In a horrific late Friday afternoon news dump, the Pentagon confirmed what was widely suspected: their investigation had concluded that a drone strike conducted on the way out of Afghanistan killed an aid worker and members of his family, including children, rather than an ISIS-K terrorist. What had once been defended as a "righteous strike" was now a "tragic mistake."
If we are not careful, it is one that will be repeated regularly. Because the risk to American personnel is significantly less than having boots on the ground, there will be a temptation to promiscuous drone strikes as an easy counterrorism solution. But in addition to the immorality of inflicting death on civilians, errant strikes and collateral damage come with a terrorism risk.
The family of the aid worker could be radicalized against the United States. If such killings occur with increasing frequency, this effect could ripple throughout the Afghan population. Consider: Would Americans have ever wanted to make war against, or even thought much about, Afghanistan if it wasn't for the 9/11 attacks? We still must ask whether we are killing more terrorists than we are creating.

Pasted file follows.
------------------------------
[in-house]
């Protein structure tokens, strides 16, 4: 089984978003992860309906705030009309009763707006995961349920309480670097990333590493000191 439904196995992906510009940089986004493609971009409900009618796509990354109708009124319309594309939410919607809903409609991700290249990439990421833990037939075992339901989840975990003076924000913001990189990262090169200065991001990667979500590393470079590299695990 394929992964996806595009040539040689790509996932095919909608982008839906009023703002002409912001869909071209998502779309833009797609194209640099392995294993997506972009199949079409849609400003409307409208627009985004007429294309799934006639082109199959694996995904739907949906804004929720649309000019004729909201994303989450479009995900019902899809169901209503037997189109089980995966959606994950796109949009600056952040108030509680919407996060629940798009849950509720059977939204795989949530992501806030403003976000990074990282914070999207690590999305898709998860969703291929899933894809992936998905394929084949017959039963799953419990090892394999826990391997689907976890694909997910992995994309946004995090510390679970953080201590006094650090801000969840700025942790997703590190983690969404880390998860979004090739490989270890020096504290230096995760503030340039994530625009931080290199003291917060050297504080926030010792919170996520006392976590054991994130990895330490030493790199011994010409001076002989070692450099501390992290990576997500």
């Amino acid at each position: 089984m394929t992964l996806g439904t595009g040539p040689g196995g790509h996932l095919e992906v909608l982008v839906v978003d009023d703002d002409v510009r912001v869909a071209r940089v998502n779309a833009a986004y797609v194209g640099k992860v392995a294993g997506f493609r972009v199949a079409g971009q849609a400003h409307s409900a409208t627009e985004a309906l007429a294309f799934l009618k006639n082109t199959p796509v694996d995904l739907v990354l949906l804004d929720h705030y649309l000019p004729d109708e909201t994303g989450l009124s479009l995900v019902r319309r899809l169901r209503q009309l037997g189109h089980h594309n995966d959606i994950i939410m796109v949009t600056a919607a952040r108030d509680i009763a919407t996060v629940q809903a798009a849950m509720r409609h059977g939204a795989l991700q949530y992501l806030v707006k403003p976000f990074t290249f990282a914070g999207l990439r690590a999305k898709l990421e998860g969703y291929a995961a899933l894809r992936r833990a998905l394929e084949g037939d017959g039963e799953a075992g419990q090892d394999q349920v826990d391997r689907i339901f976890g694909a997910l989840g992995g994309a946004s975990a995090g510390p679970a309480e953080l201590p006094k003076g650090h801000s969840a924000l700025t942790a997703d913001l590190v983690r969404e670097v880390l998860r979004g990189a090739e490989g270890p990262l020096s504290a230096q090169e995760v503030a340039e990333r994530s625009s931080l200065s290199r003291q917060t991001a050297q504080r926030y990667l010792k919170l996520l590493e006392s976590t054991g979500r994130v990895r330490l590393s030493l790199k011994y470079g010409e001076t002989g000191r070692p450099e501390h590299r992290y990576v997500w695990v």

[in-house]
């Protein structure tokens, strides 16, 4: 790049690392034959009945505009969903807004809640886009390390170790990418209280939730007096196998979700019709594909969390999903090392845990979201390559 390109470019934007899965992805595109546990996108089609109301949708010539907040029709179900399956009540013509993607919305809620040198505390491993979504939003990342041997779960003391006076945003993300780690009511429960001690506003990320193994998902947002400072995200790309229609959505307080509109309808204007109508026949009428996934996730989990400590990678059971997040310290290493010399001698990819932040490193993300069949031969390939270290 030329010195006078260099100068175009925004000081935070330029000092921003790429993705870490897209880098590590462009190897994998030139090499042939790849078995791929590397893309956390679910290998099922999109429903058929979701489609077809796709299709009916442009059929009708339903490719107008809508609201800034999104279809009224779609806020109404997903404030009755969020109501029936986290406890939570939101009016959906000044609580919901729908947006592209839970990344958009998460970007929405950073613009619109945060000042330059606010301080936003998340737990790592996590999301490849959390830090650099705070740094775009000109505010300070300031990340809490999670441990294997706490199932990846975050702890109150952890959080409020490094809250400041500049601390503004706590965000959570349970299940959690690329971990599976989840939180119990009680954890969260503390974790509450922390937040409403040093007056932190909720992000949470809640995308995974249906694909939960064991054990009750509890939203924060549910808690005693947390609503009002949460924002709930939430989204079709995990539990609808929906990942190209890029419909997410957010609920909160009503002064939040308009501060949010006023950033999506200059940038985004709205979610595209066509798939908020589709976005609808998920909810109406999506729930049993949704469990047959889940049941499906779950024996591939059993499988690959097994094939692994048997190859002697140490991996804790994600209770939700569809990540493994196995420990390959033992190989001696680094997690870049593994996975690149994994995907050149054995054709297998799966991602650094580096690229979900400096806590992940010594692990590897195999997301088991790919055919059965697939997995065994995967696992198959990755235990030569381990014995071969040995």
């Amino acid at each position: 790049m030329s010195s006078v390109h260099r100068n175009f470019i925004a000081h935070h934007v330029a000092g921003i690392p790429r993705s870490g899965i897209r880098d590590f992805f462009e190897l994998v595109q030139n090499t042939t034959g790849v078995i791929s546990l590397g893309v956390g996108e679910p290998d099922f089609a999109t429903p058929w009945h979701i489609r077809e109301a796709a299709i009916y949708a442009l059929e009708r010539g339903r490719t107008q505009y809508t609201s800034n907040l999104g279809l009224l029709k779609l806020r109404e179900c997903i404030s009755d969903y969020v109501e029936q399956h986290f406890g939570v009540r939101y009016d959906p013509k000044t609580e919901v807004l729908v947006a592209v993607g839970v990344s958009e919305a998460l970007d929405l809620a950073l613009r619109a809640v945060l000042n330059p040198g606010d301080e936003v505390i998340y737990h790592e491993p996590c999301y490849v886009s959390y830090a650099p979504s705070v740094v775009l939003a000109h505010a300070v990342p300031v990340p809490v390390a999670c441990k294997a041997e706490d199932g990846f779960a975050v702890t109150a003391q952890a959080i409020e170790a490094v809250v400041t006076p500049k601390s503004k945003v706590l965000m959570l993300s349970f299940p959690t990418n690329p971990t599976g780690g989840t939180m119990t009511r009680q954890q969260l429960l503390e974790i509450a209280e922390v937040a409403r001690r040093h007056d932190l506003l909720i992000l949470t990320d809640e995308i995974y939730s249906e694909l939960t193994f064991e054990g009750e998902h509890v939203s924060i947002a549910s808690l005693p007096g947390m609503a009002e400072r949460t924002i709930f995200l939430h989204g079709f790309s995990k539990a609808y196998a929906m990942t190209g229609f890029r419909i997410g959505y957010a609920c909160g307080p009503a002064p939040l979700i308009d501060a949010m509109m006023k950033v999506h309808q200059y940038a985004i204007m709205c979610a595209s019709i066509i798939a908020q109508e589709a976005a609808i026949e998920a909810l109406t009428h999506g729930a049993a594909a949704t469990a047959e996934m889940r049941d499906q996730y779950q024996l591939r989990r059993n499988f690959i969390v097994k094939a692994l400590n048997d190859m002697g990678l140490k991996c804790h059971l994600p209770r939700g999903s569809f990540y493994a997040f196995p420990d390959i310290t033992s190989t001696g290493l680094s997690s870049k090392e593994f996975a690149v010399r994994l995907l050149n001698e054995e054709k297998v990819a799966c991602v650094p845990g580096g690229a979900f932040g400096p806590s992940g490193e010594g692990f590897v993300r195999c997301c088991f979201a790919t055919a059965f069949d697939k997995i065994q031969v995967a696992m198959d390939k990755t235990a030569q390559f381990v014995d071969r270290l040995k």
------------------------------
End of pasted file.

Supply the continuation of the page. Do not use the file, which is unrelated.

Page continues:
Those of us who wish to end the forever wars that came after 9/11 and also prevent future iterations of the attacks on our country must grapple with what happened to Zemari Ahmadi. An inherent risk of the "over the horizon" strategy rightly touted as an alternative to permanent occupation of foreign lands is that we keep bombing but with intelligence inferior to that which we can gather on the ground. There remains a strong need for a sufficient intelligence capability monitoring potential threats, neither missing them before they hit the homeland nor misunderstanding them and harming the innocent.
The dreadful alternative calls to mind a trenchant exchange Sen. Rand Paul (R-Ky.) had with Secretary of State Antony Blinken while the drone strike was still under review. "We can't sort of have an investigation after we kill people," the Kentucky Republican said. "We have an investigation before we kill people."